ROSS Murdoch beat out compatriot Michael Jamieson at the Scottish Gas National Open Swimming Championships for the 100 metre breaststroke title last weekend.
Despite being the less-decorated of the two Murdoch’s rise to prominence has added real competition to Olympic silver medallist Jamieson.
In winning the 50 metre and 100 metre races Murdoch also set new Scottish (for the 100) and British (the 50) records with times of 59.75 and 27.28 respectively.
With these two now engaged in a Ronaldo versus Messi-like rivalry, albeit much more friendly, there is a debate about who will bring home the most medals for Team Scotland at the Glasgow 2014 Commonwealth Games.
Jamieson triumphed over Murdoch in Friday’s 200 metre breaststroke event with a time of 2:08.01. Murdoch also posted a Commonwealth qualifying time despite being just over a second behind (for a sense of perspective, Jamieson’s time is 0.73 seconds off of the world record set by Daniel Gyurta at the London 2012 Olympics). Much like Formula 1 racing, a second can be quite a long time in swimming. With that in mind note that Jamieson only trailed Murdoch by 0.07 seconds in the 100 metre event.
The pair are stacked at one win a piece against each other, and finishing runner up to each other in those races, suggesting that Team Scotland have two swimmers that both want to take the lead for their country and splash in the glory.
“Being an ambassador for the Games it would have been a hell of a story if I hadn’t made the team, so it’s good to get that out the way.”
Murdoch spoke to the BBC after his 50 metre win and had an air of confidence, disguised as modesty: “I came into the meet unrested, so it is a big relief.” For being ‘unrested’, Murdoch had a pretty good outing. His aforementioned 27.28 time is the fastest in the world this year. Murdoch is the rising star at 20 years of age. His personality could capture the hearts of the nation.
Behind these two is Robbie Renwick, the Wayne Rooney of the who comes after Messi and Ronaldo debate. Renwick is a quintessential team player, evidenced by his comments to the BBC: “There were a lot of strong swimmers in that [200 metre freestyle] final and Scotland can put together another great 4x200m freestyle team”.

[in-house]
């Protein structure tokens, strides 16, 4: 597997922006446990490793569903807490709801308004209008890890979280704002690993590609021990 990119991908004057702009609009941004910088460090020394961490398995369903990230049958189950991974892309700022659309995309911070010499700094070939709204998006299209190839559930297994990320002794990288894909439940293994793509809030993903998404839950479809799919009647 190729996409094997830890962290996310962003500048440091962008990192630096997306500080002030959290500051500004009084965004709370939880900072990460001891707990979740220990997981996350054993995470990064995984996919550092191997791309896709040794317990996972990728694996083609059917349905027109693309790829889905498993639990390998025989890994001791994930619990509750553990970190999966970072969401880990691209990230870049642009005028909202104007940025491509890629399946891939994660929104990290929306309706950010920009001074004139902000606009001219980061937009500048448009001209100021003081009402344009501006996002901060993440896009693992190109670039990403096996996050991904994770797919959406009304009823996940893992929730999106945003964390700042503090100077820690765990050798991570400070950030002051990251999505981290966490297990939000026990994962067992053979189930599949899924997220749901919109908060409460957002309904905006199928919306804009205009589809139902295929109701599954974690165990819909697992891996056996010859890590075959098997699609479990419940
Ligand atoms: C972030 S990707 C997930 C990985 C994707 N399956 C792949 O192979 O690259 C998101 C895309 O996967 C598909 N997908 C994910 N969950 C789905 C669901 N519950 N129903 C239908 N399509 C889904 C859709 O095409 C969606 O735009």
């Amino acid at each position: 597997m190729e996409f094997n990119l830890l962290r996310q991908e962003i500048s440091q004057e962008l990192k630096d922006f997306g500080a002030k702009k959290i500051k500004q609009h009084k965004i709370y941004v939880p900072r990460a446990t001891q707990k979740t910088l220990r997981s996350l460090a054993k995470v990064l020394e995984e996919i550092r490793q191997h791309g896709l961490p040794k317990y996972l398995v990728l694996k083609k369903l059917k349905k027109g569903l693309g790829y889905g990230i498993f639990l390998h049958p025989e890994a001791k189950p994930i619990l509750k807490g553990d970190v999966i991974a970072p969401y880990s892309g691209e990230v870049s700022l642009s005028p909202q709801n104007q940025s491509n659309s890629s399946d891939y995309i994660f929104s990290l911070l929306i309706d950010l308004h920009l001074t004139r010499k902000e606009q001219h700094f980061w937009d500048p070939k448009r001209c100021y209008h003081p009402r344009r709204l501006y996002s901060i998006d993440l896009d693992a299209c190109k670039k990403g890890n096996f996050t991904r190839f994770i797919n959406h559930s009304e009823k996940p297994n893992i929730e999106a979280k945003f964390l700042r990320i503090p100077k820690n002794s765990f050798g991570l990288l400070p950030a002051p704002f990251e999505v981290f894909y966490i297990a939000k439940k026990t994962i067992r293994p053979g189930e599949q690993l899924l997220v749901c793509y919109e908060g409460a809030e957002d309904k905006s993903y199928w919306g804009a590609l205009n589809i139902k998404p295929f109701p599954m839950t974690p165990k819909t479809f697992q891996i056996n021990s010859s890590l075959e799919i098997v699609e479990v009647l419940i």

Renwick has been part of two silver medal-winning Scottish 4×200 metre freestyle teams at the Commonwealth Games and took part in the same event for Team GB at Beijing 2008. Renwick has achieved some individual success in the 200 metre freestyle, winning gold in Delhi in 2010. By winning at the recent Championships at the Tollcross Swimming Centre he increased his hopes of defending that title.
Jamieson look like the favourite to medal in the 200 metre breaststroke and could go on to win considering Hungarian rival Gyurta will not be there. Murdoch will look to build on his current form and solidify and expand his dominance in the shorter breaststroke events. Renwick is right to be positive about the team event but will need to improve on current form to claim a medal in his signature 200 metre freestyle event.
Renwick’s individual medal chances are limited really to the 200 metre freestyle and it is a big ask for him to win gold again. Murdoch and Jamieson are both good bets for at least one medal of any colour – but who will claim more, and who can claim he coveted gold?
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